Sign in with
Sign up | Sign in
Your question
Solved

1155 vs 1366

Last response: in CPUs
Share
February 23, 2011 1:11:36 AM

Hello,
I am building a new gaming computer, and I have this question; Now that we know that the 1155 sandy bridge will be the best upgrade path for non 1366 cpu's (after the fix), and that the 2600k looks like it out performs the 960. What will be the best upgrade path for the future, 1155 or 1366?

More about : 1155 1366

Best solution

a b à CPUs
February 23, 2011 1:33:15 AM

I think all reports are that the LGA 1366 is a 'dead socket'. LGA 2011 will be replacing it by the end of the year. LGA1155 will at least 'live' into the Ivy Bridge. I'm not sure what socket Haswell will be using. Being an 8-core, its more likely that the quad-channel RAM on LGA2011 will be needed... but I haven't heard anything solid yet.

In the grand scheme of things... look at how often you'll upgrade. If it won't be for 2 or 3 years plus, then I probably would expect to have to buy a new chip, motherboard, and maybe (DDR4?) RAM. If that's the case, you could go either path and build a strong system. If you're doing something that takes advantage of the triple channel RAM, then LGA1366 might be better. Otherwise, like you mention, the LGA1155 is very capable in most areas.
Share
February 23, 2011 1:40:38 AM

1155.
Except the 990X and 980X no other CPU on 1366 stands a chance against the 2600K. Also Ivy Bridge will also be on 1155 so I guess 1155 is a clear winner.

Btw since computer is mainly for gaming consider the 2500K as games don't really take advantage of the Hyper-Threading.
m
0
l
Related resources
Can't find your answer ? Ask !
February 23, 2011 1:47:36 AM

If your gaming and plan on going with more than one video card...perhaps 1366 is more ideal..more mature, stable platform..2 video cards will run @ 16x instead of 1155's 8x...although it doesn't have a huge impact on performance...If you don't upgrade often, best to go with 1155 if you can't wait...
m
0
l
February 23, 2011 2:23:39 AM

asantesoul said:
If your gaming and plan on going with more than one video card...perhaps 1366 is more ideal..more mature, stable platform..2 video cards will run @ 16x instead of 1155's 8x...although it doesn't have a huge impact on performance...If you don't upgrade often, best to go with 1155 if you can't wait...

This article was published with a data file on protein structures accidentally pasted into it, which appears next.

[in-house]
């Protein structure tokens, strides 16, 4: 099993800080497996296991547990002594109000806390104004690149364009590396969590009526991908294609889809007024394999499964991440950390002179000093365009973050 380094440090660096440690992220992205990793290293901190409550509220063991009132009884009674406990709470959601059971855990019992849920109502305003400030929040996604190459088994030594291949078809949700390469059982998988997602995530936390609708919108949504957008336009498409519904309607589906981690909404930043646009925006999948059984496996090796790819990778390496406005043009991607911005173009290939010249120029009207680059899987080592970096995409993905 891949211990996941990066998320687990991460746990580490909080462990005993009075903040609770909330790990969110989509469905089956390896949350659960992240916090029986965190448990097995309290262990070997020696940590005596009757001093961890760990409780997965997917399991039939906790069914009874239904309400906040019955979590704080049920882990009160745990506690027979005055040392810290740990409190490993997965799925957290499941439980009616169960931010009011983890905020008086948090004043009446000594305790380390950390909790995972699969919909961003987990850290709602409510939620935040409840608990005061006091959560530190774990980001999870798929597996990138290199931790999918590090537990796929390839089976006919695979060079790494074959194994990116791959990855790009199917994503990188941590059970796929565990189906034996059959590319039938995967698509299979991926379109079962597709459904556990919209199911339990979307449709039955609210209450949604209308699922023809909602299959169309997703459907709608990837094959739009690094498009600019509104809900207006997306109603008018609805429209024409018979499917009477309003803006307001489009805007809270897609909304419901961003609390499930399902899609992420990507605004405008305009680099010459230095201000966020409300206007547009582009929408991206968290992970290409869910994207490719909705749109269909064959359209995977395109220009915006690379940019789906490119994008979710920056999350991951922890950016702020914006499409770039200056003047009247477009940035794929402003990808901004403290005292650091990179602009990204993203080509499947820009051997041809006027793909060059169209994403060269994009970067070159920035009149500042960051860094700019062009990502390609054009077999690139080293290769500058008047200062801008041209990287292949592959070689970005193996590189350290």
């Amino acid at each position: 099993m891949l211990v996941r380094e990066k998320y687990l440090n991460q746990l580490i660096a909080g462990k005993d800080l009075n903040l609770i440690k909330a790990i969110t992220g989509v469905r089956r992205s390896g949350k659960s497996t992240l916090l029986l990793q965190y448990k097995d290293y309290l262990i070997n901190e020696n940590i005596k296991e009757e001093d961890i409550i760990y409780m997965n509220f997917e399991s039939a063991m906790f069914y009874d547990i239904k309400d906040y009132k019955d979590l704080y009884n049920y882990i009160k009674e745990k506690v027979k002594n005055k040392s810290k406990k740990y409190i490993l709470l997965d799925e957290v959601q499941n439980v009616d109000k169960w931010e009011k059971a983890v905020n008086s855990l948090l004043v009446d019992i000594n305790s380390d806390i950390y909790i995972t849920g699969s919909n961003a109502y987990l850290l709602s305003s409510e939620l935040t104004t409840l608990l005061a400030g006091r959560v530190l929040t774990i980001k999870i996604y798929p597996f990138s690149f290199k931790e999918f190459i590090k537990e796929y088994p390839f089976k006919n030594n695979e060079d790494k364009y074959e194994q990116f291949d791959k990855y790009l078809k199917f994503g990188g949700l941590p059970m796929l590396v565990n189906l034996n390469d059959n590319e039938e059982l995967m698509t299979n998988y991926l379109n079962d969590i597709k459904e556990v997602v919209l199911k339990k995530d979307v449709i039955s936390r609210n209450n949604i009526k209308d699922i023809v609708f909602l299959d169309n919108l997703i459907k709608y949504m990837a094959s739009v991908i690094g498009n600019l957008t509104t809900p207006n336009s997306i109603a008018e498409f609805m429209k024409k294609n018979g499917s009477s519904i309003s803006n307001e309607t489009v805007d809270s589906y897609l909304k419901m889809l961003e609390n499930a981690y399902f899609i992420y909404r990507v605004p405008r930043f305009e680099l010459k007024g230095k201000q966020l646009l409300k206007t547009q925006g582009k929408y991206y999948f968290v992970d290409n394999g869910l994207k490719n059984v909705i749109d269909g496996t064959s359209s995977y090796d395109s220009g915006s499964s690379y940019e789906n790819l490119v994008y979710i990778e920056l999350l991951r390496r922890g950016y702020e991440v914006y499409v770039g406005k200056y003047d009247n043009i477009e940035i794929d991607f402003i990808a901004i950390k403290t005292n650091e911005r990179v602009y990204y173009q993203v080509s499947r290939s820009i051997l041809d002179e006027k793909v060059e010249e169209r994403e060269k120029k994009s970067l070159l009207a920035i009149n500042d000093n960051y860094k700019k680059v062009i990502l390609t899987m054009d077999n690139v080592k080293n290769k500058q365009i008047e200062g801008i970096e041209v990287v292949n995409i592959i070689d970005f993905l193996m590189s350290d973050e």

explain 16x vs 8x. Isn't 1155 better anyway?
m
0
l
February 23, 2011 2:43:06 AM

i was really really close to buying the 1156 or 1366 socket yesterday on my new build...but i ended up not buying it because of that ivy bridge reason :) ....im glad i didn't buy it...if your thinking of building a new pc i would suggest you stay away from any pc hardware or you'll end up itching to buy like me lol...just wait till they re-release 1155 motherboards...
m
0
l
February 23, 2011 2:44:54 AM

Quote:
1366 is a dead socket. There will be no more chips
1155 gets 28nm Ivy Bridge Processors in Q1 of 2012


hey psycho you have any idea how much the ivy bridge processors are going to be? i was thinking of just getting a i5 2500k for now and save up for a ivy bridge cpu when they come out...
m
0
l
February 23, 2011 4:39:22 AM

Quote:
1366 is a dead socket. There will be no more chips
1155 gets 28nm Ivy Bridge Processors in Q1 of 2012


Seems to be a typo there. Ivy Bridge processors will be 22 nm.
m
0
l
February 23, 2011 5:23:09 AM

Although 1366 is considered a dead socket...doesn't take away from what I can and has accomplished since its debut...believe me, owning sandy bridge for some people is purely psychological...most people just want the "new" stuff and won't even utilize the power...if you really don't know what to get then wait...however if theres something you want..go ahead and get it..